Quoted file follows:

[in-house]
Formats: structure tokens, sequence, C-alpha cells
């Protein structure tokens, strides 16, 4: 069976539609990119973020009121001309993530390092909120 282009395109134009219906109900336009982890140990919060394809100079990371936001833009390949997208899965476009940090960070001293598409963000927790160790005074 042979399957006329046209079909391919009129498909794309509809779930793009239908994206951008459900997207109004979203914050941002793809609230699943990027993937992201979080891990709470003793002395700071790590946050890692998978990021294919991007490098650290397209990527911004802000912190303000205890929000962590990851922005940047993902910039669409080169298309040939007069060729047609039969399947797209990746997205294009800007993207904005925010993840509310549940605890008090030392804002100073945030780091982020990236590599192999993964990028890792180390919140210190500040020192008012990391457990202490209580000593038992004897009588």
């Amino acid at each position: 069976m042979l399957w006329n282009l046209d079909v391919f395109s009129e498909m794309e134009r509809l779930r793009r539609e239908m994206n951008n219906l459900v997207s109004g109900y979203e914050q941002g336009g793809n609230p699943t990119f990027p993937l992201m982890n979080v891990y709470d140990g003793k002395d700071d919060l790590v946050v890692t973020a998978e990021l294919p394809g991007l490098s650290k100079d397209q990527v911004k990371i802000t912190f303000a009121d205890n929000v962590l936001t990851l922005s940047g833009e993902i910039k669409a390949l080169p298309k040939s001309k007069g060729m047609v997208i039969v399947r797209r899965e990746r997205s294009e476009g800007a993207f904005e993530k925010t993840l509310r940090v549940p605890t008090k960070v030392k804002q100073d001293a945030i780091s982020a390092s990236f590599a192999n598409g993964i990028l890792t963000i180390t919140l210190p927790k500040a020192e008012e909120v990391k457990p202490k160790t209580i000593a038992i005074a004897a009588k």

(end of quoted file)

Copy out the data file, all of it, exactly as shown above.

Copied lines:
[in-house]
Formats: structure tokens, sequence, C-alpha cells
């Protein structure tokens, strides 16, 4: 069976539609990119973020009121001309993530390092909120 282009395109134009219906109900336009982890140990919060394809100079990371936001833009390949997208899965476009940090960070001293598409963000927790160790005074 042979399957006329046209079909391919009129498909794309509809779930793009239908994206951008459900997207109004979203914050941002793809609230699943990027993937992201979080891990709470003793002395700071790590946050890692998978990021294919991007490098650290397209990527911004802000912190303000205890929000962590990851922005940047993902910039669409080169298309040939007069060729047609039969399947797209990746997205294009800007993207904005925010993840509310549940605890008090030392804002100073945030780091982020990236590599192999993964990028890792180390919140210190500040020192008012990391457990202490209580000593038992004897009588």
């Amino acid at each position: 069976m042979l399957w006329n282009l046209d079909v391919f395109s009129e498909m794309e134009r509809l779930r793009r539609e239908m994206n951008n219906l459900v997207s109004g109900y979203e914050q941002g336009g793809n609230p699943t990119f990027p993937l992201m982890n979080v891990y709470d140990g003793k002395d700071d919060l790590v946050v890692t973020a998978e990021l294919p394809g991007l490098s650290k100079d397209q990527v911004k990371i802000t912190f303000a009121d205890n929000v962590l936001t990851l922005s940047g833009e993902i910039k669409a390949l080169p298309k040939s001309k007069g060729m047609v997208i039969v399947r797209r899965e990746r997205s294009e476009g800007a993207f904005e993530k925010t993840l509310r940090v549940p605890t008090k960070v030392k804002q100073d001293a945030i780091s982020a390092s990236f590599a192999n598409g993964i990028l890792t963000i180390t919140l210190p927790k500040a020192e008012e909120v990391k457990p202490k160790t209580i000593a038992i005074a004897a009588k």